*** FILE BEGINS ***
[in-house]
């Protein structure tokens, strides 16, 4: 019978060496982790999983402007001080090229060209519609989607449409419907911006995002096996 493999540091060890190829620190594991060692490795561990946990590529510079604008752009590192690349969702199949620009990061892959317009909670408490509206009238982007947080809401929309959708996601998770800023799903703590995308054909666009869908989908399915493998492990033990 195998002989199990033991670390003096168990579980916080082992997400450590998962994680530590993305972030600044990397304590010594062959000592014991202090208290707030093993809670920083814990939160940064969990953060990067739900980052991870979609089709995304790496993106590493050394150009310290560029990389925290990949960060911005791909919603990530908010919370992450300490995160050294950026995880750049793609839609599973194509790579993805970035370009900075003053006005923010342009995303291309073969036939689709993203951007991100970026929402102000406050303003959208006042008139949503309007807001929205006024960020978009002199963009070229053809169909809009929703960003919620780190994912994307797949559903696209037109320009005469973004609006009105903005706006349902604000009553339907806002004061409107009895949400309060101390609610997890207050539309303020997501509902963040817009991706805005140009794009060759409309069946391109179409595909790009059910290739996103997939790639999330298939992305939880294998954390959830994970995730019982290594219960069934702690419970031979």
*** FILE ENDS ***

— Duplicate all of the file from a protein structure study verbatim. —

[in-house]
């Protein structure tokens, strides 16, 4: 019978060496982790999983402007001080090229060209519609989607449409419907911006995002096996 493999540091060890190829620190594991060692490795561990946990590529510079604008752009590192690349969702199949620009990061892959317009909670408490509206009238982007947080809401929309959708996601998770800023799903703590995308054909666009869908989908399915493998492990033990 195998002989199990033991670390003096168990579980916080082992997400450590998962994680530590993305972030600044990397304590010594062959000592014991202090208290707030093993809670920083814990939160940064969990953060990067739900980052991870979609089709995304790496993106590493050394150009310290560029990389925290990949960060911005791909919603990530908010919370992450300490995160050294950026995880750049793609839609599973194509790579993805970035370009900075003053006005923010342009995303291309073969036939689709993203951007991100970026929402102000406050303003959208006042008139949503309007807001929205006024960020978009002199963009070229053809169909809009929703960003919620780190994912994307797949559903696209037109320009005469973004609006009105903005706006349902604000009553339907806002004061409107009895949400309060101390609610997890207050539309303020997501509902963040817009991706805005140009794009060759409309069946391109179409595909790009059910290739996103997939790639999330298939992305939880294998954390959830994970995730019982290594219960069934702690419970031979």